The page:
In the first debate of the campaign for Nevada attorney general, Republican Adam Laxalt hammered Democrat Ross Miller for accepting more than $60,000 in political gifts during his time as secretary of state.
State law says there are no limits on gifts that an elected official can receive. The question of whether those gifts represent a conflict of interest, however, is vague.
“My opponent has shown what I believe is a reckless habit of taking gifts,” Laxalt said during the debate. “I think it makes people wonder if their government works for them or for special interests.”
The “special interests,” in the case of the gifts Miller received, include political lobbyists, law firms, hedge fund managers and officials for Nevada Energy, the Nevada Mining Association and the Ultimate Fighting Championship.
Nevada Revised Statute Chapter 281A addresses ethics in government and establishes an ethical standard for political gifts.
A public officer or employee shall not seek or accept any gift, service, favor, employment, engagement, emolument or economic opportunity which would tend improperly to influence a reasonable person in the public officer’s or employee’s position to depart from the faithful and impartial discharge of the public officer’s or employee’s public duties. – NRS 281.571(1)(e)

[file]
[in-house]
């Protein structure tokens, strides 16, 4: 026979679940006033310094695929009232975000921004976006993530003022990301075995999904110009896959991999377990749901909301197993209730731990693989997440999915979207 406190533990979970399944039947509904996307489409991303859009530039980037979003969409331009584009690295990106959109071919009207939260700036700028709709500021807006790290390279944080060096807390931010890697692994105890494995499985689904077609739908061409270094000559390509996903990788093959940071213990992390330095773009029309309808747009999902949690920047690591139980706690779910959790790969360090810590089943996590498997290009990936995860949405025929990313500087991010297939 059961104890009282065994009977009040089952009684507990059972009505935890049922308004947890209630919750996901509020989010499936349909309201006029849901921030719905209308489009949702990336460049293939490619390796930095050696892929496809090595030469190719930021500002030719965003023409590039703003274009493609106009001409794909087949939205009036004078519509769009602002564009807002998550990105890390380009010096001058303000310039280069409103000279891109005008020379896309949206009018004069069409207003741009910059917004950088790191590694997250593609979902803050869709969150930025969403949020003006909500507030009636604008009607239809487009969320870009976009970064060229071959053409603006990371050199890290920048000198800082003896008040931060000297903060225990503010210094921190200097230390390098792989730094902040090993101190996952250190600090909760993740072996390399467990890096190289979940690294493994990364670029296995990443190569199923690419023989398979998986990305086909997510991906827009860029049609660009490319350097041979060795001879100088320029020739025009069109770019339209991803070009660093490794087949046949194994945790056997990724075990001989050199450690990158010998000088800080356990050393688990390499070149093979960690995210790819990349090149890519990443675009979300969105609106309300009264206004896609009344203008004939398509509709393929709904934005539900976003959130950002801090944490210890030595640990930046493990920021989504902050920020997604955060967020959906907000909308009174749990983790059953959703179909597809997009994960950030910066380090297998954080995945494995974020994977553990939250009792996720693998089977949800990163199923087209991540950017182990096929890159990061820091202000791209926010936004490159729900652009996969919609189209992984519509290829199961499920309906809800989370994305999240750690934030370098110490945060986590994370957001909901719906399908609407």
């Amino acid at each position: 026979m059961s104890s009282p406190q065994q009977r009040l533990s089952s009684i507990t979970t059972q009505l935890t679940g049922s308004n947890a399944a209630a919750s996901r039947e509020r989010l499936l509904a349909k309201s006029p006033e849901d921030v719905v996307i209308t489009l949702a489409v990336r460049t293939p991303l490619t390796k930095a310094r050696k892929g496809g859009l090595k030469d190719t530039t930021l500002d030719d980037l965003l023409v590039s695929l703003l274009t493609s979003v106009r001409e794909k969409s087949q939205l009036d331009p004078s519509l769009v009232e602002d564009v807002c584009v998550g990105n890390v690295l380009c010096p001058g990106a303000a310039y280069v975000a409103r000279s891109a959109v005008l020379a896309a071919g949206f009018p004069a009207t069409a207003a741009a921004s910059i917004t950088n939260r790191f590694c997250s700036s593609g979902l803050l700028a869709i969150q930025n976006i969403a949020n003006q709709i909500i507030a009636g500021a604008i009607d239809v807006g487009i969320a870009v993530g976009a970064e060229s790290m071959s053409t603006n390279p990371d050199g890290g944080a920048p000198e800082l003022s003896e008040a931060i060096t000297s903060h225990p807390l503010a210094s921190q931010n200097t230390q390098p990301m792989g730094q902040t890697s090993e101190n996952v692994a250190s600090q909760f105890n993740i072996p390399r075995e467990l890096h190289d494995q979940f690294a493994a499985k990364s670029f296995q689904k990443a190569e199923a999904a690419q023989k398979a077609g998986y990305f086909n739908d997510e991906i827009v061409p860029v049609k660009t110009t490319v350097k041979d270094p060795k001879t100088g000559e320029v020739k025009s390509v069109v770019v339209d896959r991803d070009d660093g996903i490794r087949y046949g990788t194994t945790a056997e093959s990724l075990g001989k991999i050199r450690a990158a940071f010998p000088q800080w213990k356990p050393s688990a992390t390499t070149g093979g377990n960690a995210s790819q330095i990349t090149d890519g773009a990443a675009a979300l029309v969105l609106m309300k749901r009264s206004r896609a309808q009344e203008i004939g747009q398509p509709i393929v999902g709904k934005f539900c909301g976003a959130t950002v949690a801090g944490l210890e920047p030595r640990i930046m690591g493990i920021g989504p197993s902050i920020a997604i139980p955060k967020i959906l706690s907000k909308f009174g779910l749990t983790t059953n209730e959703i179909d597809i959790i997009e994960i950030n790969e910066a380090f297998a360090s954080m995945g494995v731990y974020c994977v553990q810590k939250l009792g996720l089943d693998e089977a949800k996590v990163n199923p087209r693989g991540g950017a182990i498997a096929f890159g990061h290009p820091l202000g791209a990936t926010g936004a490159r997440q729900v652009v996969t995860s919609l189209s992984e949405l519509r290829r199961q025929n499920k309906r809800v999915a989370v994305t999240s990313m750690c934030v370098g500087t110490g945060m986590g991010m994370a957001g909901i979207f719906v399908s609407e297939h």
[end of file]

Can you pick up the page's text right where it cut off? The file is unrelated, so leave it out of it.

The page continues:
The question is whether or not gifts that include tickets to sporting events worth nearly $10,000, travel accommodations, dinners and banquets improperly influenced Miller, the third highest ranking government official in Nevada.
As secretary of state Miller is responsible for enforcing all election laws, for licensing and regulating athletic agents, regulating the securities industry, enforcing securities law and registering corporations and businesses statewide.
The givers of Miller’s gifts operate in those industries.
Caren Cafferata-Jenkins, executive director of the Nevada Commission on Ethics, says the commission has not tackled the question of the ethics of gift giving of this kind.
“I am not aware of any opinion that would address the issue of the appearance of impropriety.” Cafferata-Jenkins told me in a phone interview.
During the debate, Miller contended the only reason Laxalt could make political gifts an issue was Miller’s having publicly disclosed receiving them.
“The entire reason that that’s out there is because I went above and beyond and disclosed those items, which many public officials aren’t doing,” Miller said.
If they aren’t doing it, they are breaking the law. Far from going above and beyond, Miller is required by Nevada law to file a financial disclosure statement for gifts valued at more than $200.
Miller has broken no laws, but it will be up to voters to decide whether or not it was appropriate to take gifts from people his office is sworn to regulate.